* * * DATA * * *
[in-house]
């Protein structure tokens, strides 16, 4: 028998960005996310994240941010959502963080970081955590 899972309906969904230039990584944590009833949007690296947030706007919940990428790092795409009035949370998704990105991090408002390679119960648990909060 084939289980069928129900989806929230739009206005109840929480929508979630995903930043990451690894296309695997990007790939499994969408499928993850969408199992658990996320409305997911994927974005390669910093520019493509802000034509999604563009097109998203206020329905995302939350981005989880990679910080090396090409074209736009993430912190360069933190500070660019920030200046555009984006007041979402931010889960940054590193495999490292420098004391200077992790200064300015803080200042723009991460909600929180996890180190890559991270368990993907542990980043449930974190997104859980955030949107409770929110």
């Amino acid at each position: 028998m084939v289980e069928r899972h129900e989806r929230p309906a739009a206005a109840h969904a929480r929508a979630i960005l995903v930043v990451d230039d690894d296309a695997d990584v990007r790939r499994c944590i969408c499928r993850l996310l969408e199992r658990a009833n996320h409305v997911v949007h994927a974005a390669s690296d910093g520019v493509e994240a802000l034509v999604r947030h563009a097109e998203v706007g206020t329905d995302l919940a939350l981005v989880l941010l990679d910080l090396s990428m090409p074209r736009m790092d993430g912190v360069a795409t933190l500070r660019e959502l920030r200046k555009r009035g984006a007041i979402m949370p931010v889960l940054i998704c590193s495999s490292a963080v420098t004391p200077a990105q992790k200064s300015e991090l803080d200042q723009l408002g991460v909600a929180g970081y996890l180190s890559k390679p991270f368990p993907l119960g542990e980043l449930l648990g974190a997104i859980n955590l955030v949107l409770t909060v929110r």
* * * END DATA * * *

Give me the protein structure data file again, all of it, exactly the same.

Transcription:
[in-house]
């Protein structure tokens, strides 16, 4: 028998960005996310994240941010959502963080970081955590 899972309906969904230039990584944590009833949007690296947030706007919940990428790092795409009035949370998704990105991090408002390679119960648990909060 084939289980069928129900989806929230739009206005109840929480929508979630995903930043990451690894296309695997990007790939499994969408499928993850969408199992658990996320409305997911994927974005390669910093520019493509802000034509999604563009097109998203206020329905995302939350981005989880990679910080090396090409074209736009993430912190360069933190500070660019920030200046555009984006007041979402931010889960940054590193495999490292420098004391200077992790200064300015803080200042723009991460909600929180996890180190890559991270368990993907542990980043449930974190997104859980955030949107409770929110």
């Amino acid at each position: 028998m084939v289980e069928r899972h129900e989806r929230p309906a739009a206005a109840h969904a929480r929508a979630i960005l995903v930043v990451d230039d690894d296309a695997d990584v990007r790939r499994c944590i969408c499928r993850l996310l969408e199992r658990a009833n996320h409305v997911v949007h994927a974005a390669s690296d910093g520019v493509e994240a802000l034509v999604r947030h563009a097109e998203v706007g206020t329905d995302l919940a939350l981005v989880l941010l990679d910080l090396s990428m090409p074209r736009m790092d993430g912190v360069a795409t933190l500070r660019e959502l920030r200046k555009r009035g984006a007041i979402m949370p931010v889960l940054i998704c590193s495999s490292a963080v420098t004391p200077a990105q992790k200064s300015e991090l803080d200042q723009l408002g991460v909600a929180g970081y996890l180190s890559k390679p991270f368990p993907l119960g542990e980043l449930l648990g974190a997104i859980n955590l955030v949107l409770t909060v929110r």